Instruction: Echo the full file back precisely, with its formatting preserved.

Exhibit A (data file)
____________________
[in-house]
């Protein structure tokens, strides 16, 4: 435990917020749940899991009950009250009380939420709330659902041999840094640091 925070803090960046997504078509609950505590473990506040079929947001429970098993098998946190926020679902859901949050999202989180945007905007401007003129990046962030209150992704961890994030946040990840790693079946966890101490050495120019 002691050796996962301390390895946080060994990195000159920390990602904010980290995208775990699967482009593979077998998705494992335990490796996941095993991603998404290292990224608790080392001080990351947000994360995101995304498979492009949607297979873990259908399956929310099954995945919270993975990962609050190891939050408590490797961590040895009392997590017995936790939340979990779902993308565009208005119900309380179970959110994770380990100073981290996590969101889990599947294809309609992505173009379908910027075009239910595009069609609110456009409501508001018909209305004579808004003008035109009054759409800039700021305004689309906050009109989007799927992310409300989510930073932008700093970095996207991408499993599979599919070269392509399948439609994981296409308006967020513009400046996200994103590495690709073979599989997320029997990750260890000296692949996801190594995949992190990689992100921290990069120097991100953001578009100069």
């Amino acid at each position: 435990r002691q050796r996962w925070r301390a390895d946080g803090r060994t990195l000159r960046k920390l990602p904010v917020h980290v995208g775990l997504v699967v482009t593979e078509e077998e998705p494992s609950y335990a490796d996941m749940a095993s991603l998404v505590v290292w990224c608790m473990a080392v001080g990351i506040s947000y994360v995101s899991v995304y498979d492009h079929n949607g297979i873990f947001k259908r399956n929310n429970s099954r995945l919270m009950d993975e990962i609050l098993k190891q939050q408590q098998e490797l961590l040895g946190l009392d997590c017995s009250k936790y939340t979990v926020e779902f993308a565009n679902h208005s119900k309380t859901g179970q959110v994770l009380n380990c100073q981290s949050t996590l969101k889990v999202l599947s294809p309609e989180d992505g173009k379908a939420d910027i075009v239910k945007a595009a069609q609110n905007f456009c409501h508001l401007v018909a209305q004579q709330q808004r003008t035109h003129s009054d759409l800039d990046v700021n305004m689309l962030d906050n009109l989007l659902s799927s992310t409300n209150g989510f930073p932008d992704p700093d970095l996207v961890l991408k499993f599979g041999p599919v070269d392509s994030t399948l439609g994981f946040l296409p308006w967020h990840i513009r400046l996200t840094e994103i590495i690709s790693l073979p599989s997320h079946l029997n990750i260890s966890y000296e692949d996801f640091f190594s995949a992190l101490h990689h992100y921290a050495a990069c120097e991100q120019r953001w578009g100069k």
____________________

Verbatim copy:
[in-house]
């Protein structure tokens, strides 16, 4: 435990917020749940899991009950009250009380939420709330659902041999840094640091 925070803090960046997504078509609950505590473990506040079929947001429970098993098998946190926020679902859901949050999202989180945007905007401007003129990046962030209150992704961890994030946040990840790693079946966890101490050495120019 002691050796996962301390390895946080060994990195000159920390990602904010980290995208775990699967482009593979077998998705494992335990490796996941095993991603998404290292990224608790080392001080990351947000994360995101995304498979492009949607297979873990259908399956929310099954995945919270993975990962609050190891939050408590490797961590040895009392997590017995936790939340979990779902993308565009208005119900309380179970959110994770380990100073981290996590969101889990599947294809309609992505173009379908910027075009239910595009069609609110456009409501508001018909209305004579808004003008035109009054759409800039700021305004689309906050009109989007799927992310409300989510930073932008700093970095996207991408499993599979599919070269392509399948439609994981296409308006967020513009400046996200994103590495690709073979599989997320029997990750260890000296692949996801190594995949992190990689992100921290990069120097991100953001578009100069």
């Amino acid at each position: 435990r002691q050796r996962w925070r301390a390895d946080g803090r060994t990195l000159r960046k920390l990602p904010v917020h980290v995208g775990l997504v699967v482009t593979e078509e077998e998705p494992s609950y335990a490796d996941m749940a095993s991603l998404v505590v290292w990224c608790m473990a080392v001080g990351i506040s947000y994360v995101s899991v995304y498979d492009h079929n949607g297979i873990f947001k259908r399956n929310n429970s099954r995945l919270m009950d993975e990962i609050l098993k190891q939050q408590q098998e490797l961590l040895g946190l009392d997590c017995s009250k936790y939340t979990v926020e779902f993308a565009n679902h208005s119900k309380t859901g179970q959110v994770l009380n380990c100073q981290s949050t996590l969101k889990v999202l599947s294809p309609e989180d992505g173009k379908a939420d910027i075009v239910k945007a595009a069609q609110n905007f456009c409501h508001l401007v018909a209305q004579q709330q808004r003008t035109h003129s009054d759409l800039d990046v700021n305004m689309l962030d906050n009109l989007l659902s799927s992310t409300n209150g989510f930073p932008d992704p700093d970095l996207v961890l991408k499993f599979g041999p599919v070269d392509s994030t399948l439609g994981f946040l296409p308006w967020h990840i513009r400046l996200t840094e994103i590495i690709s790693l073979p599989s997320h079946l029997n990750i260890s966890y000296e692949d996801f640091f190594s995949a992190l101490h990689h992100y921290a050495a990069c120097e991100q120019r953001w578009g100069k």